Last year's maiden Budget address by Financial Secretary Antony Leung Kam-chung was memorable for his appeal to a nostalgic revival of the community spirit that underpinned Hong Kong's economic success in past decades.
At the end of his speech, the financial secretary recited the lyrics of the heart-warming song, Below the Lion Rock:
'Of one mind in pursuit of our dream,
All discord set aside, with one heart on the same bright quest,
Fearless and valiant inside.
Hand in hand to the ends of the Earth,
Rough terrain no respite,
Side by side we overcome ills,
As the Hong Kong story we write.'
Faced with a severe budgetary deficit problem and protracted economic gloom, Mr Leung called on people from all walks to life to put aside their differences to work together to recreate the success of Hong Kong.
Mr Leung was recalling the days when water rationing was routine and when whole families had to work at assembling plastic flowers or putting stickers on toys to make ends meet.
'We have moved on past all those times now,' he said in last year's Budget address. But the spirit of those times, he said, remains relevant while Hong Kong deals with the current economic crisis.
One year on, there has been less talk about the spirit of Below the Lion Rock, which was a popular RTHK television series of stories about low-income families in late 1970s and 1980s.
Confronted with the harsh reality of a decline in their standard of living, people have reacted to their change of fortunes with a mood of resistance.
To the 170,000-strong civil servants and their families, a salary cut back to 1997 levels represents not just a reduction of wages. Perhaps more important, it is a stark reminder that Hong Kong is on a downhill slide back to where it was with the change of sovereignty.
Even if a pay cut must happen, they want to delay the process so they can adapt gradually to the shock in their daily living and state of mind.
More than six years after the Hong Kong economy faltered in the wake of the 1997 Asian financial turmoil, many people are still unable to accept the reality of a lower living standard.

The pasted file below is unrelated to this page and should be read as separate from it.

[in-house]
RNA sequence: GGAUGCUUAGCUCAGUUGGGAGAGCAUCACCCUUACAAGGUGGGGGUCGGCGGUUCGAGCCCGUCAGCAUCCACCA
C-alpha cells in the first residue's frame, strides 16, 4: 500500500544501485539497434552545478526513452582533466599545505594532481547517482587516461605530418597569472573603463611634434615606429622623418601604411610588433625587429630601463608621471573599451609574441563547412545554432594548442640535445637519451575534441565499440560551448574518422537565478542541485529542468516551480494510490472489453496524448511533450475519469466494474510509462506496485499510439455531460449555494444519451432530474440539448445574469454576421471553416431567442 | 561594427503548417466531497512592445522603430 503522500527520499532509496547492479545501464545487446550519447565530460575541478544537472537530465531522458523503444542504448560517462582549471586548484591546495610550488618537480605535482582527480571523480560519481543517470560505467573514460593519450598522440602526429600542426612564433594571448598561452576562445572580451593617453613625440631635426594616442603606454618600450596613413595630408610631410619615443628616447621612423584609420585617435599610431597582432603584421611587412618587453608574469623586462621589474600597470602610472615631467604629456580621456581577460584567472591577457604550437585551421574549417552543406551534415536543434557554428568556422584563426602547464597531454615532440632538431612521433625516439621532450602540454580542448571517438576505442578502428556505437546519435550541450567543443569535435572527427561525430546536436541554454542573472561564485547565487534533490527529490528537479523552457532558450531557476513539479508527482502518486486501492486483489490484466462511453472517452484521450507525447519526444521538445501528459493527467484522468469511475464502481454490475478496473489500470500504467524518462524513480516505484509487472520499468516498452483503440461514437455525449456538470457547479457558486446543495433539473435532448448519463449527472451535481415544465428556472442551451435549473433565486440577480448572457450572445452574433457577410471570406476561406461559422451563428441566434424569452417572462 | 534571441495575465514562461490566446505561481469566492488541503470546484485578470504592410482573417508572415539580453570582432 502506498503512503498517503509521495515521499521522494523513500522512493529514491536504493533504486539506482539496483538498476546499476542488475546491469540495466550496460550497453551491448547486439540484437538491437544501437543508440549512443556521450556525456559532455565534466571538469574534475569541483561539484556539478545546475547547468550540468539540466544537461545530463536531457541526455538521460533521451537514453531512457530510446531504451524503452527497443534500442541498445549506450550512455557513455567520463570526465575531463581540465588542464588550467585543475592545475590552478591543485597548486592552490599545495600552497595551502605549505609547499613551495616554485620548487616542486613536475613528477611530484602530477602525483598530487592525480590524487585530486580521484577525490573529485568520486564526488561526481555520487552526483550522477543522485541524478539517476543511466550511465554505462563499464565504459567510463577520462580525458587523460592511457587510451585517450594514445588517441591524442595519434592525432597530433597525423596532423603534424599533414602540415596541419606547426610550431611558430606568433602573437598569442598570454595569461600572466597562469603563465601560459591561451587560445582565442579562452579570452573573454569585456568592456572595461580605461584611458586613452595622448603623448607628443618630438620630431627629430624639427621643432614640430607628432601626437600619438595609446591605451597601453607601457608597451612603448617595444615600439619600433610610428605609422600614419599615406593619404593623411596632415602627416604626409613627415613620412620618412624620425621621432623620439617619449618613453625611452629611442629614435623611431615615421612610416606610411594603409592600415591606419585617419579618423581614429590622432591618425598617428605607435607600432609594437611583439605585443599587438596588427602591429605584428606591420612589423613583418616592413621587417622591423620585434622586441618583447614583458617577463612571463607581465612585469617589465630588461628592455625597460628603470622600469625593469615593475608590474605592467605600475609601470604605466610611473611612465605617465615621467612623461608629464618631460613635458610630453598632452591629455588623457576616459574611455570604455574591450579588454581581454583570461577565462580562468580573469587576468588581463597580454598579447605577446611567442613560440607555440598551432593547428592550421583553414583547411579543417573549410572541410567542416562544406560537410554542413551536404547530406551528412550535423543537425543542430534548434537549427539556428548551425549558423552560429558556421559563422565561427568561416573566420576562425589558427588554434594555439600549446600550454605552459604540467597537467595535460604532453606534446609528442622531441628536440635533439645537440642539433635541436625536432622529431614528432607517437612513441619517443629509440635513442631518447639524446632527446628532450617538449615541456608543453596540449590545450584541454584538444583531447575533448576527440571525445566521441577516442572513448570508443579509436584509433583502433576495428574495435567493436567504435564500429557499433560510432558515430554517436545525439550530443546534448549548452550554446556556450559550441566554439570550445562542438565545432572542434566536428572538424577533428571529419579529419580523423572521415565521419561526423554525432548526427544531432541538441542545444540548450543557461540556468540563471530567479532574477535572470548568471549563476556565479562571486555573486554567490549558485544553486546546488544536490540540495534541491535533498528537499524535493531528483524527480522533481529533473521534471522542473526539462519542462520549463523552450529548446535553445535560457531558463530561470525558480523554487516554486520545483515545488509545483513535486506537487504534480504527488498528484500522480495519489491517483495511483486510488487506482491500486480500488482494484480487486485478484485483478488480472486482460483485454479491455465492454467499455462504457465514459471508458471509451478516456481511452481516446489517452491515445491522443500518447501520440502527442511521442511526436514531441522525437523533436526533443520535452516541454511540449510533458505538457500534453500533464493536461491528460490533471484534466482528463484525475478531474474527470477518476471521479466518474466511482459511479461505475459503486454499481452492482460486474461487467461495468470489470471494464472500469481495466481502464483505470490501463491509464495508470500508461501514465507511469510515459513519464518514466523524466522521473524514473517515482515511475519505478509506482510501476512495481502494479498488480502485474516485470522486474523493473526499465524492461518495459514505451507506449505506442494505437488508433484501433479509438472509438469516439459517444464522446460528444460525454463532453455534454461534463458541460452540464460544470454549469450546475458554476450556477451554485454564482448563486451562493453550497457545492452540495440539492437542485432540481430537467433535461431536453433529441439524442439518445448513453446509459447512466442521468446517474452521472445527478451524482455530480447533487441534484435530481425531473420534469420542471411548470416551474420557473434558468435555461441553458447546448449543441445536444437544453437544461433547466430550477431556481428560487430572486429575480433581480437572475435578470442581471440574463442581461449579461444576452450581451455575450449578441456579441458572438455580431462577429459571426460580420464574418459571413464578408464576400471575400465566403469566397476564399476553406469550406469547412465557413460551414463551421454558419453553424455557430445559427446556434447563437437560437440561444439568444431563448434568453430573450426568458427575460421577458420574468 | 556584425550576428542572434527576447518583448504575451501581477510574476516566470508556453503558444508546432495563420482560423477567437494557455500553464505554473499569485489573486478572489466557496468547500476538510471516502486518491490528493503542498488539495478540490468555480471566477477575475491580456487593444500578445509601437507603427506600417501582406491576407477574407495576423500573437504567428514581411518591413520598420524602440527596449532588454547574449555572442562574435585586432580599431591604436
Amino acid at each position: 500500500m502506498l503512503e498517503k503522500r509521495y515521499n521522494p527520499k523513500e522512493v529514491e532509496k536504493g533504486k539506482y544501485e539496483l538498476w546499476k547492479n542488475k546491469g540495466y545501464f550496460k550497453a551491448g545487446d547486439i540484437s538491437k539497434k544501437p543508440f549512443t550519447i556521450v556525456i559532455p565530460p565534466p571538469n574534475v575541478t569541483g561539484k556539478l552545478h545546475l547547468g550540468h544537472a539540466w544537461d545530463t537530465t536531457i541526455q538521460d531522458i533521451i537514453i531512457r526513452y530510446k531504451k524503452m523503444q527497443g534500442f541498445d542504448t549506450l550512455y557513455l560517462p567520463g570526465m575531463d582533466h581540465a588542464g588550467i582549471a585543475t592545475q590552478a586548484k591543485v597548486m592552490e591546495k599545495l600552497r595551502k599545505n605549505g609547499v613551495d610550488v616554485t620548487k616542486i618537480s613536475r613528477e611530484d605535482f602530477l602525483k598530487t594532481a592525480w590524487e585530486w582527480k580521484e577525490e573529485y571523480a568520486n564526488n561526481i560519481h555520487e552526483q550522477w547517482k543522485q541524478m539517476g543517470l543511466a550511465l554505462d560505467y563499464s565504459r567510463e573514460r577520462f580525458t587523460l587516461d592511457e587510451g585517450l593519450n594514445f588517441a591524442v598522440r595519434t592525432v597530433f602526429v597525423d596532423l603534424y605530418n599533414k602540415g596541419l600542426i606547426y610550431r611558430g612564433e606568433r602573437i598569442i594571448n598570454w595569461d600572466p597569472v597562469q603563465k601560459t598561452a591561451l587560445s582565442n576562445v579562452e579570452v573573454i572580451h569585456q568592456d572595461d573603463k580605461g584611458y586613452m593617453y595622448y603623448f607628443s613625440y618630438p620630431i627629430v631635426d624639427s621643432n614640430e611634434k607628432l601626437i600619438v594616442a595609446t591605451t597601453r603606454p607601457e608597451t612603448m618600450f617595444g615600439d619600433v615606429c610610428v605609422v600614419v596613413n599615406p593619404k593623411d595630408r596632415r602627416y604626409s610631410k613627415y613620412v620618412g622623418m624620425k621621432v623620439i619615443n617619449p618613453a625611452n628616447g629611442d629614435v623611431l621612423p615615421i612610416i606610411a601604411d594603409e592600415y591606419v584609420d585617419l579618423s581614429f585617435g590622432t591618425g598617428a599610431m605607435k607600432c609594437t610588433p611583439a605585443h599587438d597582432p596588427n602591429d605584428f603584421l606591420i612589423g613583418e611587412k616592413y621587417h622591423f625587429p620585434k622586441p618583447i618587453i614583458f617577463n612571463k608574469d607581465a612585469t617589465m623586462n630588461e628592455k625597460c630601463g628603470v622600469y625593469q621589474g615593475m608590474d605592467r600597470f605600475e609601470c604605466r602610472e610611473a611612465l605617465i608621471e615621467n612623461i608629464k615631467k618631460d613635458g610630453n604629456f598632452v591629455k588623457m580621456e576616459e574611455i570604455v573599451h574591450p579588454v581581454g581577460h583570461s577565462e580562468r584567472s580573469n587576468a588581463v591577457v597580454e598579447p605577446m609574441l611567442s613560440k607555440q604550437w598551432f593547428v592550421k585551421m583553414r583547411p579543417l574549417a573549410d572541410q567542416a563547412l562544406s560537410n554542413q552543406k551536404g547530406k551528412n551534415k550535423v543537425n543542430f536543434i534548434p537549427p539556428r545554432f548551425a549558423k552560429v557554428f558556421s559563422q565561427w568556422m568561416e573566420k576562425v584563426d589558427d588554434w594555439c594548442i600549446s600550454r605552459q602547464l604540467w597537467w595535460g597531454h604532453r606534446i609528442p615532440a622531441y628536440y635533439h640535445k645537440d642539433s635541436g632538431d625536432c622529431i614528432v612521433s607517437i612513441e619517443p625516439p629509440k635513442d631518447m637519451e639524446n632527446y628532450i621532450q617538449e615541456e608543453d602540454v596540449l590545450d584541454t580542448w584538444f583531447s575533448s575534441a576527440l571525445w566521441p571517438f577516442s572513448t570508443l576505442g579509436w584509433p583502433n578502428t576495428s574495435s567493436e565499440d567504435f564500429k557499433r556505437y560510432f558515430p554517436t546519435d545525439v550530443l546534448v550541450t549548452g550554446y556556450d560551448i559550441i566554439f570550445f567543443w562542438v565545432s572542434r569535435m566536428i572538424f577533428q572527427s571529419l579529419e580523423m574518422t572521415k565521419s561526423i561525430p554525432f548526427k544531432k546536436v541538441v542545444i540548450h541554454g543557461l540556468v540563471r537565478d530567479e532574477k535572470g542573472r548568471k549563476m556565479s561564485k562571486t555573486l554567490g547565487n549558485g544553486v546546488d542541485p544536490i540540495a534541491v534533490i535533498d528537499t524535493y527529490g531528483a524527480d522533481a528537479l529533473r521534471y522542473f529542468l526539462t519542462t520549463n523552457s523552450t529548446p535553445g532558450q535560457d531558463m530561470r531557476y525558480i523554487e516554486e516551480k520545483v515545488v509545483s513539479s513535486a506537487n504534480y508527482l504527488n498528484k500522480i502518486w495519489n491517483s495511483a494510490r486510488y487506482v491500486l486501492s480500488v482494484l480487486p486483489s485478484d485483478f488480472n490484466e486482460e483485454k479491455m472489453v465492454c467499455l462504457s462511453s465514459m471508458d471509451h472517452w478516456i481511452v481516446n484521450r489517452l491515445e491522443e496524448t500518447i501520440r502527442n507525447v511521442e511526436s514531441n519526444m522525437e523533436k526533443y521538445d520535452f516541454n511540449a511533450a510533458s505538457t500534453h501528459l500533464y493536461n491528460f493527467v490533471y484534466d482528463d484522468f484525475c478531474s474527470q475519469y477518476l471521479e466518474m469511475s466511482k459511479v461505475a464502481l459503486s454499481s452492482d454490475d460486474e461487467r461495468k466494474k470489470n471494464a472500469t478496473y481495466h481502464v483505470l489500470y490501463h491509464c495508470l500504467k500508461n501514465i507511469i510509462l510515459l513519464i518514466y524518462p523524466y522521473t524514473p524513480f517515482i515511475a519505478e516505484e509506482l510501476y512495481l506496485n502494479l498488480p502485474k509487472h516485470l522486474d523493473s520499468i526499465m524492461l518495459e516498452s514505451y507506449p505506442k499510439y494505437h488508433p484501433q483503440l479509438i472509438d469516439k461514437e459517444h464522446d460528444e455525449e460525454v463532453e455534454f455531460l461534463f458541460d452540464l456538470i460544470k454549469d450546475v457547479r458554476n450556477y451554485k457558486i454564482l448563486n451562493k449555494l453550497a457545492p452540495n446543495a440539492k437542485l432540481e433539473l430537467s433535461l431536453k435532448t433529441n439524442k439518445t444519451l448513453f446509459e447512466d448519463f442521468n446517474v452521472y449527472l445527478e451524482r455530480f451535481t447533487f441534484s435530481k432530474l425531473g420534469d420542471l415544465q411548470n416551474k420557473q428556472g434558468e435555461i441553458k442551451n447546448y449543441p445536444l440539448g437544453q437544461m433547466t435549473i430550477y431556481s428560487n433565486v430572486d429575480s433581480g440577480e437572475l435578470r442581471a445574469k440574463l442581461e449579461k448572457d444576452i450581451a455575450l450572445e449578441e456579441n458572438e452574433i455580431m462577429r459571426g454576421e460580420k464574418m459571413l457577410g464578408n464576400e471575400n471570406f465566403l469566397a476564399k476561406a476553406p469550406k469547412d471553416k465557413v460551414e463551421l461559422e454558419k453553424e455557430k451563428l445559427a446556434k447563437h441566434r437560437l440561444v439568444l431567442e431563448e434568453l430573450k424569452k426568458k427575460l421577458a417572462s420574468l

But that situation will become all too real when the financial secretary delivers his next Budget, scheduled for Wednesday. Tens of thousands of wage earners who were exempted from the tax net in the 1998-99 Budget will have to pay more - as they did in and before 1997 - to the treasury.
More households will have to pay higher rates and government fees and charges in a desperate government attempt to ease the deficit.
Businessmen, who applauded the decision to cut the profits tax from 16.5 to 16 per cent in 1998-99, may now have to pay 17 to 17.5 per cent on their profits.
In a way, the depth of the resistance against tax hikes over the past two weeks, from businessmen to the middle class, reflects a sea change in Hong Kong society.
In the 1970s, when most people had to struggle to make ends meet, the society coalesced around a spirit of neighbourhood and bonds of common destiny.
But after a long period of amazing growth in wealth and prosperity, different - sometimes conflicting - values have become ingrained in this increasingly dynamic society.
With stakeholders having more to lose in the deficit-beating exercise, the rule of the game now is how to bargain for the best deal in their own interest.
This shows clearly when people express their doubts over whether the principle of sharing the burden equally will be applied.
When the future seems uncertain and the past irrelevant, people set their eyes on the present to ensure they will not lose out when asked to work together.
Chris Yeung is the Post's Editor-at-Large